Refining the migration and engraftment of short-term and long-term HSCs by enhancing homing-specific adhesion mechanisms

Asma S. Al-Amoodi, Yanyan Li, Arwa Al-Ghuneim, Hanaa Allehaibi, Ioannis Isaioglou, Luke E. Esau, Dina B. AbuSamra, Jasmeen S. Merzaban*

*Corresponding author for this work

Research output: Contribution to journalArticlepeer-review

3 Scopus citations


In contrast to the short-term (ST) CD341 stem cells, studies have suggested that long-term (LT) hematopoietic stem cells (HSCs) found in the CD342 stem cell pool have trouble migrating and engrafting when introduced through IV. To understand why these deficiencies exist, we set out to fully elucidate the adhesion mechanisms used by ST and LT-HSCs to migrate to the bone marrow(BM). Specifically focusing on murine ST-HSCs (Flk22CD341) and LT-HSCs (Flk22CD342), we observed a distinctive expression pattern of BM homing effectors necessary for the first step, namely sialyl Lewis-X (sLex) (ligand for E-selectin), and the second step, namely CXCR4 chemokine receptor (receptor for SDF-1). sLex expression was higher on Flk22CD341 ST-HSCs (.60%) compared with Flk22CD342 LT-HSCs (,10%), which correlated to binding to E-selectin. Higher concentrations of CXCR4 were observed on Flk22CD341 ST-HSCs compared with Flk22CD342 LT-HSCs. Interestingly, the expression of CD26, a peptidase known to deactivate chemokines (ie, SDF-1), was higher on Flk22CD342 LT-HSCs. Given that both E-selectin–binding and CXCR4-mediated migration are compromised in Flk22CD342 LT-HSCs, we aimed to enhance their ability to migrate using recombinant human fucosyltransferase 6 (rhFTVI) and the CD26 inhibitor, Dip A (diprotin A). To this end, we observed that although LT-HSCs expressed low concentrations of sLex, they were able to engraft when transplanted into recipient mice. Moreover, although both CD26 inhibition and fucosylation enhanced migration of both HSC populations in vitro, only pretreatment of LT-HSCs with Dip A enhanced engraftment in vivo after transplantation into recipient mice. Remarkably, fucosylation of Flk22CD341 ST-HSCs consistently led to their ability to transplant secondary recipients. These data suggest that using fucosylation and Dip A to overcome the molecular disparity in adhesion mechanisms among ST-HSCs and LT-HSCs differentially influences their abilities to migrate and engraft in vivo and promotes the ability of ST-HSCs to engraft secondary recipient mice, the gold standard for testing functionality of LT-HSCs.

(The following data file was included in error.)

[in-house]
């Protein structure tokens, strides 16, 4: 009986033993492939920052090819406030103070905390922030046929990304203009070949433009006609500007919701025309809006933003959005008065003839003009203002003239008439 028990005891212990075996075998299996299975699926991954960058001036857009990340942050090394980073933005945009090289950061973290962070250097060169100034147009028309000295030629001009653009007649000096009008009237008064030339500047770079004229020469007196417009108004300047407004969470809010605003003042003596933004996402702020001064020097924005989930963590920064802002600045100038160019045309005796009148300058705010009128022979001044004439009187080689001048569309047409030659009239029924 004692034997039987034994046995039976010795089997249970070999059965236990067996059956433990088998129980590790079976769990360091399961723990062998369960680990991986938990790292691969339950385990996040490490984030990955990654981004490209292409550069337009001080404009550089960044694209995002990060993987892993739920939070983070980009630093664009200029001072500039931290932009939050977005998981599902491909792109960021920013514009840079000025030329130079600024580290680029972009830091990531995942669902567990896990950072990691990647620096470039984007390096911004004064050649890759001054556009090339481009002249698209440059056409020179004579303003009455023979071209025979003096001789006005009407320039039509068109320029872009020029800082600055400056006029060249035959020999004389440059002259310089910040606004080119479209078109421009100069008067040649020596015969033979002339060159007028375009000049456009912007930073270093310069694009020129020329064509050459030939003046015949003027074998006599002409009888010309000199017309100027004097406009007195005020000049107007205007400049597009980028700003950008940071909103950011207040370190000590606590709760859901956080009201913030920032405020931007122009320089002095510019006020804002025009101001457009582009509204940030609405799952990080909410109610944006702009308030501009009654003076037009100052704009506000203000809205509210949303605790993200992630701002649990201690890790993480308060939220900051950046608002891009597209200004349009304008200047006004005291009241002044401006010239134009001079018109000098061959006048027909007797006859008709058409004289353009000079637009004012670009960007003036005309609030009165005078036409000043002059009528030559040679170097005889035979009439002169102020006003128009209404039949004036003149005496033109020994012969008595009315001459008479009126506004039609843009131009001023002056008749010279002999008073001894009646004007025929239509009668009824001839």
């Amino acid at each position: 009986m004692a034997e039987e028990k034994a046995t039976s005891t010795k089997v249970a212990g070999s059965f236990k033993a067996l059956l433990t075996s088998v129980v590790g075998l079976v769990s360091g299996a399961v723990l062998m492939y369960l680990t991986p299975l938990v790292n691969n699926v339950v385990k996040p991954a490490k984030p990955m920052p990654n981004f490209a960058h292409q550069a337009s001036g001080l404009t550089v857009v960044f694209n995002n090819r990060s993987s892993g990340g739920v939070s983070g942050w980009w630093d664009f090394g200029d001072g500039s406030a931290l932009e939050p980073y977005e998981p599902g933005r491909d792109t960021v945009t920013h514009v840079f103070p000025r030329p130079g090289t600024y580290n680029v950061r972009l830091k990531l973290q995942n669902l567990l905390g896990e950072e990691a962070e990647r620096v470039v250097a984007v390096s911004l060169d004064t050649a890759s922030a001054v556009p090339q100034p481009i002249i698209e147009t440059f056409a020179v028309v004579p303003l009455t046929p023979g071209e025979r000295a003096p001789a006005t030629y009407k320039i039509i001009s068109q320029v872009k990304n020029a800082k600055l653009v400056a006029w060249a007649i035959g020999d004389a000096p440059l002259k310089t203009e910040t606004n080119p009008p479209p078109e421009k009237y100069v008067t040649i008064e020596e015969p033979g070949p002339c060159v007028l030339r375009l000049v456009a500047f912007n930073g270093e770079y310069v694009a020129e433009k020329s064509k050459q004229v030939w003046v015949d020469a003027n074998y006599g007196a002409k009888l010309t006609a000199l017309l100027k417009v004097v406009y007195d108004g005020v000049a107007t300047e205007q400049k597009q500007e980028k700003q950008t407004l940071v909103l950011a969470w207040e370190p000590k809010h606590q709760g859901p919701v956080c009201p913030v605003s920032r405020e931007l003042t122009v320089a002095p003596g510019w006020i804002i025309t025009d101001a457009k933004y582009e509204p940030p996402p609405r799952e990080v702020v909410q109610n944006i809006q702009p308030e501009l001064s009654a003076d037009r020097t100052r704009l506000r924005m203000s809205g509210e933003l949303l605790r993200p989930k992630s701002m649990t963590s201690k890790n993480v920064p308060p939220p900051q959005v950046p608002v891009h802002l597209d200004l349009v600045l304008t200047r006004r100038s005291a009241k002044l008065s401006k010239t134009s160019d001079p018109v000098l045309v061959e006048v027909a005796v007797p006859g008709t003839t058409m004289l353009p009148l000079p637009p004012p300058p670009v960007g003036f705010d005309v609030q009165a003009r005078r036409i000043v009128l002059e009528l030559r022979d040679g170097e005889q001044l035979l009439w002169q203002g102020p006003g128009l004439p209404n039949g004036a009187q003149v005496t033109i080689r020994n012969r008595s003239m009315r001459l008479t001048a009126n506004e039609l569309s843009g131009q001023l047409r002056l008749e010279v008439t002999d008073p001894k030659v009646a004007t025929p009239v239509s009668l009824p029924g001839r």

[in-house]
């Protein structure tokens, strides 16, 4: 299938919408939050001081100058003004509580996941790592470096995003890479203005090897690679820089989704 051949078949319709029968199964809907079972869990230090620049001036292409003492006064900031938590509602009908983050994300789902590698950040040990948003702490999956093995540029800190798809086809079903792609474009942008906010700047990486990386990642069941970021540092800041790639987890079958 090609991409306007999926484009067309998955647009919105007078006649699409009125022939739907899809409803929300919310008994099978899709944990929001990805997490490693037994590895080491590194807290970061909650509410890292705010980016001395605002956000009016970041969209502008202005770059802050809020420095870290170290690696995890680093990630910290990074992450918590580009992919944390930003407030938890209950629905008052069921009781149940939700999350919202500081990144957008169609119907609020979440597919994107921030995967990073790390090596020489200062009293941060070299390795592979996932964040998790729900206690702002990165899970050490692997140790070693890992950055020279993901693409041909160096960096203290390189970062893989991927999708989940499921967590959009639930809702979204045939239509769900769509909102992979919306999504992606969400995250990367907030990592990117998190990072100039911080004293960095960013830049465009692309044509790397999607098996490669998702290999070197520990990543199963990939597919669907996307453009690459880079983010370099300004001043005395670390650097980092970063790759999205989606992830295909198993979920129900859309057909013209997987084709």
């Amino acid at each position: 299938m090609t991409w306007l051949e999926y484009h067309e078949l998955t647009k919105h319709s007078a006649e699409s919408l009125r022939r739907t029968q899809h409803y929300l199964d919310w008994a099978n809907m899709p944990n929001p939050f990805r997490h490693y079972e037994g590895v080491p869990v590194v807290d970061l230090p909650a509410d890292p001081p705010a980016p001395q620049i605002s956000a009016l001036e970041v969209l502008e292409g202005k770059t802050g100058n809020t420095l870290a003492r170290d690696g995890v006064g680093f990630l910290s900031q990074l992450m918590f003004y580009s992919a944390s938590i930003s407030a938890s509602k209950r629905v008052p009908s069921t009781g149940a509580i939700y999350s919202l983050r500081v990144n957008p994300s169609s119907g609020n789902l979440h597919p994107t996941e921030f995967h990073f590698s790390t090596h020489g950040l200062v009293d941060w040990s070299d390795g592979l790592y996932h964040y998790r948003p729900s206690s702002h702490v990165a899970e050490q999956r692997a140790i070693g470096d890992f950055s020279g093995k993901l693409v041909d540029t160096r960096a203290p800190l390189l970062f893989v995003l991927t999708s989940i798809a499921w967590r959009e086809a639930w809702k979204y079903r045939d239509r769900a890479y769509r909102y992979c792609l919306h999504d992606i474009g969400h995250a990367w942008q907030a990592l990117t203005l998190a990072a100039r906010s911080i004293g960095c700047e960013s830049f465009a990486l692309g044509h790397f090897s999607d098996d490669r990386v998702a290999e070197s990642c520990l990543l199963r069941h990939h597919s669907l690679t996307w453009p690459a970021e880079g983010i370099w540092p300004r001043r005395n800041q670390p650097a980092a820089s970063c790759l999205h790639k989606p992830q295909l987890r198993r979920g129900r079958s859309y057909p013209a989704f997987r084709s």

Original languageEnglish (US)
Pages (from-to)4373-4391
Number of pages19
JournalBlood advances
Issue number15
StatePublished - Aug 9 2022

Bibliographical note

Funding Information:
The authors thank Simona Spinelli, Stefano Pietro, and Francesco Rottoli from the Animal Resource Core Laboratory (ARCL) facility at King Abdullah University of Science and Technology (KAUST), who were very helpful for animal-related studies and provided excellent training. Recombinant human FTVI was developed in a collaboration with Jae Man Lee and Takahiro Kusakabe during a Competitive Research Grant (OCRF-2014-CRG3-2276) from KAUST. Mass spectrometry was performed in Bioscience Core Laboratory facility at KAUST with the help of Huoming Zhang. The authors would like to thank Umm Habiba for her support in the management of the laboratory and thank the entire Cell Migration and Signaling Laboratory for their support and discussions. This work was supported by a KAUST Faculty Baseline Research Funding Program to J.S.M.

Funding Information:
This work was supported by a KAUST Faculty Baseline Research Funding Program to J.S.M.

Publisher Copyright:
© 2022 by The American Society of Hematology.

ASJC Scopus subject areas

  • Hematology


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